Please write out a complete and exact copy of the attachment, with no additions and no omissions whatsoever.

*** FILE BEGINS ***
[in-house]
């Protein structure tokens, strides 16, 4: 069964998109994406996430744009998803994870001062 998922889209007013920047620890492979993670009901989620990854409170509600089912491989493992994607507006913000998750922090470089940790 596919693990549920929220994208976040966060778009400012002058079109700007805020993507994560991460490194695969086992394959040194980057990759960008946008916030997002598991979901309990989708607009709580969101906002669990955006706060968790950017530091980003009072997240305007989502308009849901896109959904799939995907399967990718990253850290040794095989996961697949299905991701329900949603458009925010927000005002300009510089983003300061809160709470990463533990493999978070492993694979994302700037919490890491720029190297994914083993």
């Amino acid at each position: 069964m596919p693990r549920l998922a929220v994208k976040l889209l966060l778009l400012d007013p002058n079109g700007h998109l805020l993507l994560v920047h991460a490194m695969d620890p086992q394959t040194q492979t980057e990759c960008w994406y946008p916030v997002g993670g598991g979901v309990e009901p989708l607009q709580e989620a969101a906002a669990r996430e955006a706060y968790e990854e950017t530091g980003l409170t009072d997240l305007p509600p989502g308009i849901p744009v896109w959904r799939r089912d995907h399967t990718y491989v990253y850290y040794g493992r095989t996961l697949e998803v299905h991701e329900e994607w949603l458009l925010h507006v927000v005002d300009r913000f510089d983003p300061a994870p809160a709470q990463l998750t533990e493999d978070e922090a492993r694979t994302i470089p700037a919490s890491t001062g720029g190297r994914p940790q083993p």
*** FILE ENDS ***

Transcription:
[in-house]
């Protein structure tokens, strides 16, 4: 069964998109994406996430744009998803994870001062 998922889209007013920047620890492979993670009901989620990854409170509600089912491989493992994607507006913000998750922090470089940790 596919693990549920929220994208976040966060778009400012002058079109700007805020993507994560991460490194695969086992394959040194980057990759960008946008916030997002598991979901309990989708607009709580969101906002669990955006706060968790950017530091980003009072997240305007989502308009849901896109959904799939995907399967990718990253850290040794095989996961697949299905991701329900949603458009925010927000005002300009510089983003300061809160709470990463533990493999978070492993694979994302700037919490890491720029190297994914083993």
């Amino acid at each position: 069964m596919p693990r549920l998922a929220v994208k976040l889209l966060l778009l400012d007013p002058n079109g700007h998109l805020l993507l994560v920047h991460a490194m695969d620890p086992q394959t040194q492979t980057e990759c960008w994406y946008p916030v997002g993670g598991g979901v309990e009901p989708l607009q709580e989620a969101a906002a669990r996430e955006a706060y968790e990854e950017t530091g980003l409170t009072d997240l305007p509600p989502g308009i849901p744009v896109w959904r799939r089912d995907h399967t990718y491989v990253y850290y040794g493992r095989t996961l697949e998803v299905h991701e329900e994607w949603l458009l925010h507006v927000v005002d300009r913000f510089d983003p300061a994870p809160a709470q990463l998750t533990e493999d978070e922090a492993r694979t994302i470089p700037a919490s890491t001062g720029g190297r994914p940790q083993p």